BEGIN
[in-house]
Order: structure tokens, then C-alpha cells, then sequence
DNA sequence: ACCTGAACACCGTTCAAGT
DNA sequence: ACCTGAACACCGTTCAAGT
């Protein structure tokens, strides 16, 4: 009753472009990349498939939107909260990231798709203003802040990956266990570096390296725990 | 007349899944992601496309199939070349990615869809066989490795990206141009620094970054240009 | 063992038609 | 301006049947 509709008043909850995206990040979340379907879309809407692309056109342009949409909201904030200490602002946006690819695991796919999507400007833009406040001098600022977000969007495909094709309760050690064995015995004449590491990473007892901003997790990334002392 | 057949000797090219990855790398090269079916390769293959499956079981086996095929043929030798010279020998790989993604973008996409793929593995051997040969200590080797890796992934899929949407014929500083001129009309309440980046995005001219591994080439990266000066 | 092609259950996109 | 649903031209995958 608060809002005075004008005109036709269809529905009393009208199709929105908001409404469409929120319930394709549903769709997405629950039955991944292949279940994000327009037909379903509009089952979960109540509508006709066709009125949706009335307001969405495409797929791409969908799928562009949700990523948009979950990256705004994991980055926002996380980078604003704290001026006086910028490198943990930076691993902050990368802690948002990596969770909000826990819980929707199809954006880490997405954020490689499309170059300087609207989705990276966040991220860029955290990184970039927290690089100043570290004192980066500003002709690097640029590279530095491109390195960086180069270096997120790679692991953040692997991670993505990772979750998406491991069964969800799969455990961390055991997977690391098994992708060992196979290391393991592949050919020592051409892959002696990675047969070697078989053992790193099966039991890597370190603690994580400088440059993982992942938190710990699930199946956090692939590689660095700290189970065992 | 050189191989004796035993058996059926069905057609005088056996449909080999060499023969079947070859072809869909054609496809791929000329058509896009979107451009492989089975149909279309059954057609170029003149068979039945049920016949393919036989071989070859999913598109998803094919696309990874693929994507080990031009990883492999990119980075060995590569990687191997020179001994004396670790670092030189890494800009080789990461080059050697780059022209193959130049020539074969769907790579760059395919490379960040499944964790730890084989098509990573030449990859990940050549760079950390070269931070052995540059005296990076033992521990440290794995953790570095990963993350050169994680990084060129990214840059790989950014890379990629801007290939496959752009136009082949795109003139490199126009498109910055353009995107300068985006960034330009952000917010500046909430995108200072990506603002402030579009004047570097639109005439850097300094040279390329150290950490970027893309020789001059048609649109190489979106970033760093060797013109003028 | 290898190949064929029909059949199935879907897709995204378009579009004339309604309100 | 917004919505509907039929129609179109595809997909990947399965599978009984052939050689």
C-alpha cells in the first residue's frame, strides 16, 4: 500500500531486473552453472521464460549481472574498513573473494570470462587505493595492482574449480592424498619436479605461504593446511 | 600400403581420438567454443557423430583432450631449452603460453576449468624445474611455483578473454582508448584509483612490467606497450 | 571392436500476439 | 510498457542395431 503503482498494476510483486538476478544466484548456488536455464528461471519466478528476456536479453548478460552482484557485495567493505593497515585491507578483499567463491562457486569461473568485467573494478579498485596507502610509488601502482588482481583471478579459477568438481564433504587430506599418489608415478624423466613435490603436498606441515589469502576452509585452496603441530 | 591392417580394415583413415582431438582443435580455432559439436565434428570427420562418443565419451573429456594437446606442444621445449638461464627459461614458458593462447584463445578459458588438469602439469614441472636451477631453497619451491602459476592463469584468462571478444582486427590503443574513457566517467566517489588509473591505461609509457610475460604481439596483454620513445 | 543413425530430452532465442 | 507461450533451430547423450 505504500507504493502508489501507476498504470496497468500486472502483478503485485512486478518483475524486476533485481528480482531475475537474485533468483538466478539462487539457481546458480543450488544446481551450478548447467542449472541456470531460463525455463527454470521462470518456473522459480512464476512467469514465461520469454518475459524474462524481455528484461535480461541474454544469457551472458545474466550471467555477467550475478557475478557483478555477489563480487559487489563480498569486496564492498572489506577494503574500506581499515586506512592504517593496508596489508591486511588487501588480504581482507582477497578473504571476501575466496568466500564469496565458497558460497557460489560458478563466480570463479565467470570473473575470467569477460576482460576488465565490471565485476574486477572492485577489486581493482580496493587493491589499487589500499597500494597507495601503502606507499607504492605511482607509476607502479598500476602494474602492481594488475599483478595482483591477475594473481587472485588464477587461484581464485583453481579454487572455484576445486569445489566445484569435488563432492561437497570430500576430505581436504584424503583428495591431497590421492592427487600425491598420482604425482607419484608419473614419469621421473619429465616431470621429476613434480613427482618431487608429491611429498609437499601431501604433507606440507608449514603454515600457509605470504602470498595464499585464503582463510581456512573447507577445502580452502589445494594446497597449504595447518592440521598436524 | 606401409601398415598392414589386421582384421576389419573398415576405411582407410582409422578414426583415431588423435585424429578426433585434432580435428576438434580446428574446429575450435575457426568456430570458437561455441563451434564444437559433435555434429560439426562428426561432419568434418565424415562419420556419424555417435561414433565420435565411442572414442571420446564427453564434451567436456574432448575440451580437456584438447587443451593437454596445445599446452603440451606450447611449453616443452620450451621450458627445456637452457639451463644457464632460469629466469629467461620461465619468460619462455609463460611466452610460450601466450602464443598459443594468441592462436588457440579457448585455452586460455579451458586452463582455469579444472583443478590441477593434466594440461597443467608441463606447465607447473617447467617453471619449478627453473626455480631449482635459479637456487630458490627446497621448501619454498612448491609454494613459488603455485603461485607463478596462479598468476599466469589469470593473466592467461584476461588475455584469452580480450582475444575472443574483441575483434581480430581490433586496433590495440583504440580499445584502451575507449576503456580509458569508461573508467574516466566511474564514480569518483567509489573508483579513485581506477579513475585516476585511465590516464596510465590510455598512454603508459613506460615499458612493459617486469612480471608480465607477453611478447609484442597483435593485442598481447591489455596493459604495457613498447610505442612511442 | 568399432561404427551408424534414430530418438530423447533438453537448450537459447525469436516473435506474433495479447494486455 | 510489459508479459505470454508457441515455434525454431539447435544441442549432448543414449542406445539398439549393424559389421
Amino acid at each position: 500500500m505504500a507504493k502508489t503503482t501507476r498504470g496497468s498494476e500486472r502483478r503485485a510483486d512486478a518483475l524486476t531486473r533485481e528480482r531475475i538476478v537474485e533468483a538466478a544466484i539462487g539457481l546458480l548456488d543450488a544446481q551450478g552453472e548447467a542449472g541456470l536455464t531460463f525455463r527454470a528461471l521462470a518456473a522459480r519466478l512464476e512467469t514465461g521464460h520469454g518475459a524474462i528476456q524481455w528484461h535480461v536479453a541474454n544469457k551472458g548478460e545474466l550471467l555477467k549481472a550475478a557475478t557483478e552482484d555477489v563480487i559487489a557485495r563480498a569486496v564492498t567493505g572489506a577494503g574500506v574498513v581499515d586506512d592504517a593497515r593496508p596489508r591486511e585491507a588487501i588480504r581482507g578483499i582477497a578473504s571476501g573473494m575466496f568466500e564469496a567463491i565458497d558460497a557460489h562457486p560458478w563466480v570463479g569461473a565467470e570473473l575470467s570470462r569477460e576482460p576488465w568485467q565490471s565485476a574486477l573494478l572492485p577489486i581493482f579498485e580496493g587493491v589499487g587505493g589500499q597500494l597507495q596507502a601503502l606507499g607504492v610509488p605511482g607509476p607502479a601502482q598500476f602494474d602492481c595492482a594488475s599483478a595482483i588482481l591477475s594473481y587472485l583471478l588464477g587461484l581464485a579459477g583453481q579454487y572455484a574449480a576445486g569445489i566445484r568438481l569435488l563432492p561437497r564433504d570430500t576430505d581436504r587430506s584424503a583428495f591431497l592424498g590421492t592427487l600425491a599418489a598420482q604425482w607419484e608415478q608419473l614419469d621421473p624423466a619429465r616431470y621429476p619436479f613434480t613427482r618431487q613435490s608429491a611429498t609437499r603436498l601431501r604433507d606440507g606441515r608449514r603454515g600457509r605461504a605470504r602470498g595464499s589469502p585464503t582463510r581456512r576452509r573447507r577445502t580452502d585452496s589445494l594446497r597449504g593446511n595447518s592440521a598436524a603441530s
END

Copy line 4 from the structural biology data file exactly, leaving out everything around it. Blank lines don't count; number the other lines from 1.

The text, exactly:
DNA sequence: ACCTGAACACCGTTCAAGT